Disasters can happen to anyone at any time. Hurricanes, tornados, flooding, and blizzards can become deadly. Fire can require emergency evacuations. We all need to prepare for these types of disasters, but those with a serious chronic illness need to take extra precautions.
General Emergency Preparedness
Start by making an emergency preparedness plan for your family today. Think about the types of disasters most likely to happen in your area and make a plan for each one. Plan how each family member will evacuate the home.
Your family may not be together when an emergency happens, so plan two places to meet up. One should be a safe gathering place right outside your home. The other should be in another area of town in case you need to evacuate. Include an out-of-area relative or friend as the family contact person so they can quickly reconnect the family.
Put together a kit of emergency supplies that meets the needs of your family. It should include:
- Water – one gallon for each person should last three days
- Non-perishable food – including canned food items and energy bars
- Flashlight with extra batteries
- A radio with extra batteries
- First aid kit
- Manual can opener
- Important family documents including financial information, insurance details, and key phone numbers
- Any required medication
- Additional items to consider include: candles and matches, a change of clothing, toiletries, hand sanitizer, disposable plates and cutlery, basic tools, and activity books for children.
Don’t forget your pets when making your emergency plan. Include pet food and supplies in your emergency kit and make a plan for where pets can go if the home needs to be evacuated, including pet friendly hotels. If you can’t take your pet with you, leave them untied so they can make their own escape if necessary.
The Department of Homeland Security has emergency plan lists to help you make the best plan for your family.
Emergency Plans for the Chronically Ill
Chronically ill and disabled family members require additional contingency plans for emergencies. Even a simple power outage can become dangerous if special equipment is required for their care.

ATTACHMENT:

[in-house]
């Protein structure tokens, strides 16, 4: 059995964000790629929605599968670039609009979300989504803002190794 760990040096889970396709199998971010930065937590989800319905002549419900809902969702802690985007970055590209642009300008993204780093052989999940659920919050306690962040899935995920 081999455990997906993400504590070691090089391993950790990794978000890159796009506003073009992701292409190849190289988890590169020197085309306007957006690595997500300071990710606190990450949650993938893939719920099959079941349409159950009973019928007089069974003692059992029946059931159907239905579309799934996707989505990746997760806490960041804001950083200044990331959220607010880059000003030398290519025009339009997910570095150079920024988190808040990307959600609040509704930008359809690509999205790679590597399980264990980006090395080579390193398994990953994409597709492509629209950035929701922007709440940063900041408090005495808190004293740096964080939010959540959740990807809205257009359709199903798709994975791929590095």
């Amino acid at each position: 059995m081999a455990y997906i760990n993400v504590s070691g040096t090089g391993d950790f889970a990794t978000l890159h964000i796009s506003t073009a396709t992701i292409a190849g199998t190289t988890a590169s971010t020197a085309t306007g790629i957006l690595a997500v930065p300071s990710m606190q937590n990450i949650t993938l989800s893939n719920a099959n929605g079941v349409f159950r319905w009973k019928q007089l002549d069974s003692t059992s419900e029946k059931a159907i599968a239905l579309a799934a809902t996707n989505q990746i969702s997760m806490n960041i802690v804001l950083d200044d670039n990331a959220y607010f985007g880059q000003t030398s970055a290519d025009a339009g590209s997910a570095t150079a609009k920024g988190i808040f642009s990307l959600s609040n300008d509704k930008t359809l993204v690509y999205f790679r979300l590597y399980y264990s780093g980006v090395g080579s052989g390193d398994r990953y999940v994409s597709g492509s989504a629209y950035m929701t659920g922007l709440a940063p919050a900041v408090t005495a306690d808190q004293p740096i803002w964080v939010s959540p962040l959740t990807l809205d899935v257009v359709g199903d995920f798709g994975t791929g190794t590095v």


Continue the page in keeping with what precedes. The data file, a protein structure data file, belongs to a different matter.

If your loved one has mobility issues, contact your local police and fire company to provide instructions for how they can access the house in an emergency. Many municipalities will keep private instructions on file where keys can be found so they can reach those with mobility issues quickly.
Some extra things to add to your emergency kit include:
- An updated list of medications and health history include the name and phone number of physicians in a waterproof folder.
- A 10-day supply of all medication on hand.
- A list of nearby family and neighbors who can check on your loved one in an emergency.
- A list of shelters who can handle the needs of the disabled or chronically ill.
While it’s important for anyone taking medication to be prepared with a supply for emergencies, some illnesses require additional preparation.
Cardiovascular patients should be sure to continue blood pressure medication and restrict salt intake. Make sure low sodium foods are packed in the emergency kit.
Diabetics should keep an insulated bag prepared for emergencies with extra insulin and the supplies needed to administer it. Stock low sugar and low carbohydrate foods in the emergency kit.
Those with respiratory diseases should make a plan for spare oxygen in case of a power failure. Patients should evacuate to a home or shelter with power as soon as possible.
Patients receiving dialysis for kidney disease should have a plan for where they can receive treatment if they have to evacuate or their regular location is closed due to an emergency. Keep a list of additional care providers in surrounding communities.
All families should take time to put an emergency plan in place and practice it twice a year. When bad weather is in the forecast, make a point of checking in with sick and elderly family and neighbors early to ensure there is a plan in place if disaster strikes.
Crossroads Hospice & Palliative Care is your partner in providing support to chronically ill and terminally ill loved ones. Please call 1-888-564-3405 to learn more about our services and how we can help.
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